Ms Altman has been at it again. The writing style is the same and the reader may find themselves easily lost in this book. It was hard to put down and I must admit it went faster than the first.
The story is centered around Elizabeth and Darcy and their adventure on the continent as they race to preserve the reputation of Miss Mary Bennet. Mary has let her guard down once and has learned that horrible lesson, that it only takes once. She is with child and cannot marry the man as he has been promised to the church. So it is off to France for Elizabeth and Darcy to try and find this man and save the reputation of the Bennet family.
There are many twists and turns in this story and you find out a lot about the Darcy family. Was Darcys father the gentleman that he was thought to be? Could there be more Darcy relations out there? The reader will see more of Caroline Bingley Maddox and I believe will come to love her. There is also an appearance by the Prince of Wales.
I would recommend this book. It was a fun read and as always I got to spend time with my favorite characters.
This one is the sequel to The Darcys and the Bingleys. The book follows three couples primarilyElizabeth and Darcy, Jane and Charles, and Caroline and Daniel. (The first two couples I know need no introduction. Caroline is Caroline BingleyCharles sisterand her husband, Dr. Daniel Maddox, a character introduced in Altmans book not Austens.)
A Bennet sister is in trouble! And you may have trouble guessing just who that sister is. Its not really a secret. Not when they the publisher chooses to tell you right on the back cover. Its Mary. And shocker of all shockers, while she was away studying in France, Mary fell in love and got pregnant. Now shes returned to England to face her family and the consequences of her actions.
Darcy and Elizabethin the place of Mr. Bennethave decided to go to Europe to track down the would-be-father. But what they find in Europewho they find in Europeis just the beginning.
Did you notice the title? The Plight of the Darcy Brothers. If you noticed the word BROTHERS then you might just guess a secret or two will be revealed in this one about Darcys family.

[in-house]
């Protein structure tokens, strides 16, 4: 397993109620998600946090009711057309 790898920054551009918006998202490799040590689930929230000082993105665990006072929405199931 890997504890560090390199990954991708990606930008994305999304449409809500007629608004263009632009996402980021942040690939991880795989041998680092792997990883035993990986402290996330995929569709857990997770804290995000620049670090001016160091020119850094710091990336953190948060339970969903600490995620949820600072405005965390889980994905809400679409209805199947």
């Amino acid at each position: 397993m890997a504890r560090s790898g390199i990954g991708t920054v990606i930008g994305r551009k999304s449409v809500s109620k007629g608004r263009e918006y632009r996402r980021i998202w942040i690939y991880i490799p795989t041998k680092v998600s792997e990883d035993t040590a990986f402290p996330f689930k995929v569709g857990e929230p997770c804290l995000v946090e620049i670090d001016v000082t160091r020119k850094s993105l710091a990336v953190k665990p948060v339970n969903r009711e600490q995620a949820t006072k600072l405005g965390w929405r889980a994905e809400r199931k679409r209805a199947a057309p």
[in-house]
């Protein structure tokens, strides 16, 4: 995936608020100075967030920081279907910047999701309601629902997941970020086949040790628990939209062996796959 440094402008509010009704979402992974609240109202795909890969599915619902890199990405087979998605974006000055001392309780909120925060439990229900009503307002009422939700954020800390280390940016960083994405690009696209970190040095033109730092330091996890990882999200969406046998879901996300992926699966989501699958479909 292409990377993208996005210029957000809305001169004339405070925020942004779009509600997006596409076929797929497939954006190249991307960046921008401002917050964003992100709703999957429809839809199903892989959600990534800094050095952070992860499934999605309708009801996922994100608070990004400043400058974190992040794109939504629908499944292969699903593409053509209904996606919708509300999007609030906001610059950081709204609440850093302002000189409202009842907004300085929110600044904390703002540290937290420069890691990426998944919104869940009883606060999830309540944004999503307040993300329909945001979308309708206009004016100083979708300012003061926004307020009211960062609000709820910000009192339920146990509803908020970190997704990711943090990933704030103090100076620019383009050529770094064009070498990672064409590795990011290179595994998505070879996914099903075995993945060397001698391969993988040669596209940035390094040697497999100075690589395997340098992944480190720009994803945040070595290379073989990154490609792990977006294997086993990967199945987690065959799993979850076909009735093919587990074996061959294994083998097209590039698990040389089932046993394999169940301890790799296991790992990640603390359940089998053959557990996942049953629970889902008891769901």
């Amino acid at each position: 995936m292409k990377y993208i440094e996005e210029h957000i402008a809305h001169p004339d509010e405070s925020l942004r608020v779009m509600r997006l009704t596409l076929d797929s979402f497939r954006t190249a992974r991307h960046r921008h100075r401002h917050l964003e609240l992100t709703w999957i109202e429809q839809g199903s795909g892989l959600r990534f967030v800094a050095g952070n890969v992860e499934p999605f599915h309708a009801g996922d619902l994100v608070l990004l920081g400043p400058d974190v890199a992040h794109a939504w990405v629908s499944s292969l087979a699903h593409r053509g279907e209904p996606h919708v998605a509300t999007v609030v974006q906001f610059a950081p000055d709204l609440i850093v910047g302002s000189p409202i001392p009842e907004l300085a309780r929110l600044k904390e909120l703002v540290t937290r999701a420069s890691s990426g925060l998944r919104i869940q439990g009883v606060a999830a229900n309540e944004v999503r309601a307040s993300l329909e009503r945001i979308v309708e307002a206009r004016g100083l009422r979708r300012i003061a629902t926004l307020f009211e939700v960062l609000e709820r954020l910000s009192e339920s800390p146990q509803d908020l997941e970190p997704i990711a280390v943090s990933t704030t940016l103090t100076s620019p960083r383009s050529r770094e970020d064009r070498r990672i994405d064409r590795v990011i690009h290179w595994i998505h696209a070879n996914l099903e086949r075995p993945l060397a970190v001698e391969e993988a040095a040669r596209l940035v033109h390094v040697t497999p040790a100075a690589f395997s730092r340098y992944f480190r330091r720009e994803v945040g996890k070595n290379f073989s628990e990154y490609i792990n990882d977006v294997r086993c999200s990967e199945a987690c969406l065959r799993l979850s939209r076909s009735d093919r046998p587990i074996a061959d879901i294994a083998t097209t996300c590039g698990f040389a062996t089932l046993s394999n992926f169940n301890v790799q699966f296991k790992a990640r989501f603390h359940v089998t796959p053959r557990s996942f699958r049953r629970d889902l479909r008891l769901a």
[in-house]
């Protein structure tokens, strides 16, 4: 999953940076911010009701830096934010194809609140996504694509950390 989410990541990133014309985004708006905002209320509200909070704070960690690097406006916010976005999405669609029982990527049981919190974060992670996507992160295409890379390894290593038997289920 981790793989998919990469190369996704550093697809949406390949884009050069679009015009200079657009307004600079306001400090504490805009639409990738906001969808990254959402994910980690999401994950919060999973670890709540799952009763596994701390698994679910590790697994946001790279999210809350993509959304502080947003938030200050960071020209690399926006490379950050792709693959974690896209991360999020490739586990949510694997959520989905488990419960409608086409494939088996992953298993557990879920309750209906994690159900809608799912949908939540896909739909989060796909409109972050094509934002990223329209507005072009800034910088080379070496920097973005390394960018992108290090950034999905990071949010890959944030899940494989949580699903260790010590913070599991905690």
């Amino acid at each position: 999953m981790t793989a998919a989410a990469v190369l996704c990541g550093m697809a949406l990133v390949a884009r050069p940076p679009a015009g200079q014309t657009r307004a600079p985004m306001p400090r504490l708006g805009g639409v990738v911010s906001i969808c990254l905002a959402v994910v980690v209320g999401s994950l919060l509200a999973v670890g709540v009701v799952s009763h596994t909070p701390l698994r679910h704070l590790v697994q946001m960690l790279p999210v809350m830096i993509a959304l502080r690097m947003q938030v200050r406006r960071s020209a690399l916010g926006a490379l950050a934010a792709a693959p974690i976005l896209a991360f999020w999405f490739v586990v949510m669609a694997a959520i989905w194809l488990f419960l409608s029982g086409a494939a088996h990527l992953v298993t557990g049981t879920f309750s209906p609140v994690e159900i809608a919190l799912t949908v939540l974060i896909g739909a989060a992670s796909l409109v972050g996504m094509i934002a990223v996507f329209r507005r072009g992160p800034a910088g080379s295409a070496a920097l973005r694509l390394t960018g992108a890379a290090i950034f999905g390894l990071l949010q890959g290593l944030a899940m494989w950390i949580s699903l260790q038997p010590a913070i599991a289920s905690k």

This one kept me reading. I didnt always find it believable. But I almost always found it entertaining. It is more action-oriented than the first one. (Personally, I dont care how action-oriented an Austen sequel is. I dont need duels and stand-offs and such to be entertained. Id like to see Darcy a little less injured along the way. Maybe Altman really likes to see Elizabeth play nurse?!)
One thing that I have to say is that I really really appreciate the fact that these two sequels are clean. Its refreshing.
I was so excited to find out about the publication of The Plight of the Darcy Brothers, second in the series that continues the stories of Elizabeth, Darcy, Jane and Bingley of Jane Austen’s Pride and Prejudice. Marsha Altman’s first novel, The Darcys and the Bingleys (which I reviewed last year here) followed the two newlywed couples the first few years of marriage. With a mix of humor and drama, I thoroughly enjoyed her first book and couldn’t wait for her second one.
In The Plight of the Darcy Brothers, we now find Elizabeth and Darcy married with a very active toddler son. Elizabeth has been trying to have a second child, but her pregnancies have ended in miscarriage. Her sister Jane also is a mother of three and lives close by with her husband. Shortly after the book begins, there is word from Mary Bennet, younger sister to Elizabeth and Jane, who has been studying in France. She has now come back to England with news that could ruin the reputation of the entire Bennet clan.
It’s up to ever proper Darcy and his lovely wife to save the family from trouble. Elizabeth and Darcy are off on an adventure, first in France and then on to Italy, to clear Mary’s name. Along the way, Darcy learns of some hidden family secrets that will escalate in a confirmation with the ever-scheming Wickham.
Again, Marsha Altman has written a novel that is utterly charming. The book is written with just the right amount of humor and the plot moves at a steady pace, and is just so much fun to read. Which give you a clue as to why I so enjoy Altman’s books. They are just plain fun!! You can tell that the author has a good time writing about the beloved characters of Pride and Prejudice (and who wouldn’t? Just imagine if you took your favorite book and molded the future of the characters).
Having said that, I think this book will ruffle a few feathers of Austen purists. Unlike her first book, I felt that Altman’s plot was a bit far fetched and didn’t feel like the characters integrity were preserved as well as in her first novel. But, I still enjoyed it for what it was – a really enjoyable read.
Second in a series, The Plight of the Darcy Brothers finds Fitzwilliam Darcy making hasty travel plans to the Continent to save yet another Bennet daughter from scandal.
It’s been an unintentionally (though enjoyable) Austen-esque summer here at Chez Book, Line, and Sinker. In addition to Altman’s terrific sequel, I’ve been (slowly!) working my way through the Spanish version of Pride and Prejudice and finished Prada and Prejudice, at the recommendation of another blogger.